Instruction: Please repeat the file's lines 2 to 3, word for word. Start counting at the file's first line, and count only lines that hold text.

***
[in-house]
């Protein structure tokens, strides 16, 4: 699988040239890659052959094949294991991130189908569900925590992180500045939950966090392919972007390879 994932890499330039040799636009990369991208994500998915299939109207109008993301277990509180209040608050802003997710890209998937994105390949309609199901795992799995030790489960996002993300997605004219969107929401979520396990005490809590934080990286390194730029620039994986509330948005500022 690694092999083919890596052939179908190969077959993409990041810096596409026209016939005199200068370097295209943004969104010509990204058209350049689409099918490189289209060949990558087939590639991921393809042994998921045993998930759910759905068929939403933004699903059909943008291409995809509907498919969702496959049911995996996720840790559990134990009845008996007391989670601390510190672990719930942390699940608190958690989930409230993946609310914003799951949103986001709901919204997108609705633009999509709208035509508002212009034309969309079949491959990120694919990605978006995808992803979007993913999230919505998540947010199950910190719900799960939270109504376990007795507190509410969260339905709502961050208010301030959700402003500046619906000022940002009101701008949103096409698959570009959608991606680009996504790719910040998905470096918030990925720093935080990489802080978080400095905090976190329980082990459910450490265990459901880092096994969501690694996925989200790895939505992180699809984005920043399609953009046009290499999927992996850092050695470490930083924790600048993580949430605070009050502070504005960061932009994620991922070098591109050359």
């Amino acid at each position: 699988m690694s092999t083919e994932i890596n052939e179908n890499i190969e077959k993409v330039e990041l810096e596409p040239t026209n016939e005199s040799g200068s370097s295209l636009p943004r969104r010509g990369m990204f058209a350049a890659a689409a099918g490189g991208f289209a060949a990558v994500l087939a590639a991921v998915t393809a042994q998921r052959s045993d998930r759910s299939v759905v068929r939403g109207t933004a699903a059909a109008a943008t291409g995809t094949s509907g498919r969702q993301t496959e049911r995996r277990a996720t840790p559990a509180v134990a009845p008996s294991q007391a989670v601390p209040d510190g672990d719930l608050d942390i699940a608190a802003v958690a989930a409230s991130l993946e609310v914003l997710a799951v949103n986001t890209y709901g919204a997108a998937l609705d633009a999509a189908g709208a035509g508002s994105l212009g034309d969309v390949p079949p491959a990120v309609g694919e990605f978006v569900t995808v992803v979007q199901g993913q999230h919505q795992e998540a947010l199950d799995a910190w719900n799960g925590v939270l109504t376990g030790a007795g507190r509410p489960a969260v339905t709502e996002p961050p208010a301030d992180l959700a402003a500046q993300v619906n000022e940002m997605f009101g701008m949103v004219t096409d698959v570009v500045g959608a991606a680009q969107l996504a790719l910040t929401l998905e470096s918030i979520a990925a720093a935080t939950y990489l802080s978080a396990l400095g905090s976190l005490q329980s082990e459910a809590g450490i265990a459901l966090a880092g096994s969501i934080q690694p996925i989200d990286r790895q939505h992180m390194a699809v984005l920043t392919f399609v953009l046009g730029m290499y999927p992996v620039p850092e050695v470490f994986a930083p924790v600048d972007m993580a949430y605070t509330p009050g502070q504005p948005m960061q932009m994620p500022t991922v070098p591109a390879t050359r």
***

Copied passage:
């Protein structure tokens, strides 16, 4: 699988040239890659052959094949294991991130189908569900925590992180500045939950966090392919972007390879 994932890499330039040799636009990369991208994500998915299939109207109008993301277990509180209040608050802003997710890209998937994105390949309609199901795992799995030790489960996002993300997605004219969107929401979520396990005490809590934080990286390194730029620039994986509330948005500022 690694092999083919890596052939179908190969077959993409990041810096596409026209016939005199200068370097295209943004969104010509990204058209350049689409099918490189289209060949990558087939590639991921393809042994998921045993998930759910759905068929939403933004699903059909943008291409995809509907498919969702496959049911995996996720840790559990134990009845008996007391989670601390510190672990719930942390699940608190958690989930409230993946609310914003799951949103986001709901919204997108609705633009999509709208035509508002212009034309969309079949491959990120694919990605978006995808992803979007993913999230919505998540947010199950910190719900799960939270109504376990007795507190509410969260339905709502961050208010301030959700402003500046619906000022940002009101701008949103096409698959570009959608991606680009996504790719910040998905470096918030990925720093935080990489802080978080400095905090976190329980082990459910450490265990459901880092096994969501690694996925989200790895939505992180699809984005920043399609953009046009290499999927992996850092050695470490930083924790600048993580949430605070009050502070504005960061932009994620991922070098591109050359």
């Amino acid at each position: 699988m690694s092999t083919e994932i890596n052939e179908n890499i190969e077959k993409v330039e990041l810096e596409p040239t026209n016939e005199s040799g200068s370097s295209l636009p943004r969104r010509g990369m990204f058209a350049a890659a689409a099918g490189g991208f289209a060949a990558v994500l087939a590639a991921v998915t393809a042994q998921r052959s045993d998930r759910s299939v759905v068929r939403g109207t933004a699903a059909a109008a943008t291409g995809t094949s509907g498919r969702q993301t496959e049911r995996r277990a996720t840790p559990a509180v134990a009845p008996s294991q007391a989670v601390p209040d510190g672990d719930l608050d942390i699940a608190a802003v958690a989930a409230s991130l993946e609310v914003l997710a799951v949103n986001t890209y709901g919204a997108a998937l609705d633009a999509a189908g709208a035509g508002s994105l212009g034309d969309v390949p079949p491959a990120v309609g694919e990605f978006v569900t995808v992803v979007q199901g993913q999230h919505q795992e998540a947010l199950d799995a910190w719900n799960g925590v939270l109504t376990g030790a007795g507190r509410p489960a969260v339905t709502e996002p961050p208010a301030d992180l959700a402003a500046q993300v619906n000022e940002m997605f009101g701008m949103v004219t096409d698959v570009v500045g959608a991606a680009q969107l996504a790719l910040t929401l998905e470096s918030i979520a990925a720093a935080t939950y990489l802080s978080a396990l400095g905090s976190l005490q329980s082990e459910a809590g450490i265990a459901l966090a880092g096994s969501i934080q690694p996925i989200d990286r790895q939505h992180m390194a699809v984005l920043t392919f399609v953009l046009g730029m290499y999927p992996v620039p850092e050695v470490f994986a930083p924790v600048d972007m993580a949430y605070t509330p009050g502070q504005p948005m960061q932009m994620p500022t991922v070098p591109a390879t050359r």